If you have hammer toe and the pain from your condition interferes with your daily life, your podiatrist might recommend surgery. Hammer toes don't always need surgery, but if your toe is bent in a way that you can't wear shoes or you have frequent pain, surgery could be the solution.
Hammer toe surgery can be done in different ways, so your doctor has to consider the condition of the bone, tendon, and nerve in your toe when deciding on the best approach. Here's what you might expect with hammer toe surgery.
You May Have Outpatient Surgery
Hammer toe surgery is often done as an outpatient surgery, so you get to go home the same day. You might have general anesthesia, but your doctor could also offer a choice between it and a local anesthetic with sedation. You'll be provided with complete instructions for your recovery before you leave so you know how to care for your toe at home.
Your Toe Joint Is Straightened
Your doctor straightens your bent toe joint during this surgery. It might be necessary to remove part of the bone in your toe joint and then fuse the ends of the bones together. The doctor may insert a pin through your toe to hold the joint stable and remove the pin in several weeks after the joint has fused. The doctor might use screws, rods, or a plate instead to hold the joint in place, and those are left in permanently.
Removing bone is often necessary when your toe is stiff and frozen in a bent position. If your toe can be straightened by hand, the doctor might only need to release the tendons so your toe can stretch out. Tendon surgery might be done along with removing part of your bone, or tendon surgery might be done alone depending on the condition of your toe.
Recovery May Take Weeks
After the procedure, your toe may be swollen and painful. Your doctor might prescribe pain medication to keep you comfortable right after the surgery. You'll probably wear a boot that supports your foot, and you may even need to use crutches for a time so you can stay off your foot.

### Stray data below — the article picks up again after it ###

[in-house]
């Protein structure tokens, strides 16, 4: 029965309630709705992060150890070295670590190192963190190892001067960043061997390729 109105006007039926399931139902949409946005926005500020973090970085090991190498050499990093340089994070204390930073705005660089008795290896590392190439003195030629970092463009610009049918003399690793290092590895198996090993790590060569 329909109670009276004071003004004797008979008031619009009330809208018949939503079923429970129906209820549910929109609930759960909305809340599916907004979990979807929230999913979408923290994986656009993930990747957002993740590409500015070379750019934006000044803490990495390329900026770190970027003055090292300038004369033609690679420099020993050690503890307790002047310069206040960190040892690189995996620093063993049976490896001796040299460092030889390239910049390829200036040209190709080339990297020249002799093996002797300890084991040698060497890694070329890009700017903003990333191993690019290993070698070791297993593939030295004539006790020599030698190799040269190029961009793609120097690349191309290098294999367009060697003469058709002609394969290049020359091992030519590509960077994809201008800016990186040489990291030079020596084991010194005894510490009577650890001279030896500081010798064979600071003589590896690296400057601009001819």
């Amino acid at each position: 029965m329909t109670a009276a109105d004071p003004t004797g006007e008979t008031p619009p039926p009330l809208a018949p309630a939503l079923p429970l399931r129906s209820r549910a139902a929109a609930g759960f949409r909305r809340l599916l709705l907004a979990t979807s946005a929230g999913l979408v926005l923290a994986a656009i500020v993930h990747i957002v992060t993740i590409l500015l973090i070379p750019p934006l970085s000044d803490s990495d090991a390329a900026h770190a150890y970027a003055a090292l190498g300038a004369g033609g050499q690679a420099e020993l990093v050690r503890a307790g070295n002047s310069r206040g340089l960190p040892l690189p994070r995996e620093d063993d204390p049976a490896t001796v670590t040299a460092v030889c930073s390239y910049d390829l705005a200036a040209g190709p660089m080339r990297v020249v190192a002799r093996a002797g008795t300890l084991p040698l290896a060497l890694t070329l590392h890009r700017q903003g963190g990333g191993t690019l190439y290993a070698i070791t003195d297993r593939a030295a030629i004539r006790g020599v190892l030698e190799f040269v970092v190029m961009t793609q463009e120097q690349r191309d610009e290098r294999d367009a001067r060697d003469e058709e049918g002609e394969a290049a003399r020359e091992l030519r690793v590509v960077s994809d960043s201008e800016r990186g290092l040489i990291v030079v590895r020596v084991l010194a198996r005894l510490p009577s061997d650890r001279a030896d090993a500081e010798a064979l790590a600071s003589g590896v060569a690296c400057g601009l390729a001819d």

Your doctor may want you to be as mobile as possible to stimulate blood flow and prevent complications. You may be encouraged to walk daily, but swimming may not be allowed since your toe should stay dry during the early stages of recovery. You might need a follow-up appointment to remove stitches or to take out the pin in your toe.
The doctor checks your progress then and gives you an idea of when you can resume your normal activities. Depending on which foot is affected and what type of work you do, you might need to take time off work and refrain from driving for a few weeks.
Walking is simple, right? You just put one foot in front of the other. This can be harder than it sounds if your feet are sore or plagued by ailments like bunions, hammertoe, or plantar fasciitis. If you've ever struggled to simply put one foot in front of the other, you're familiar with this unique pain and frustration. Thankfully, podiatrists have solutions for most common foot ailments. In the articles we've collected here, you can learn all about those solutions, and also about podiatrists in general. We hope that by being more informed, you can take a more preventative approach to foot care also also know what to expect when you seek treatment.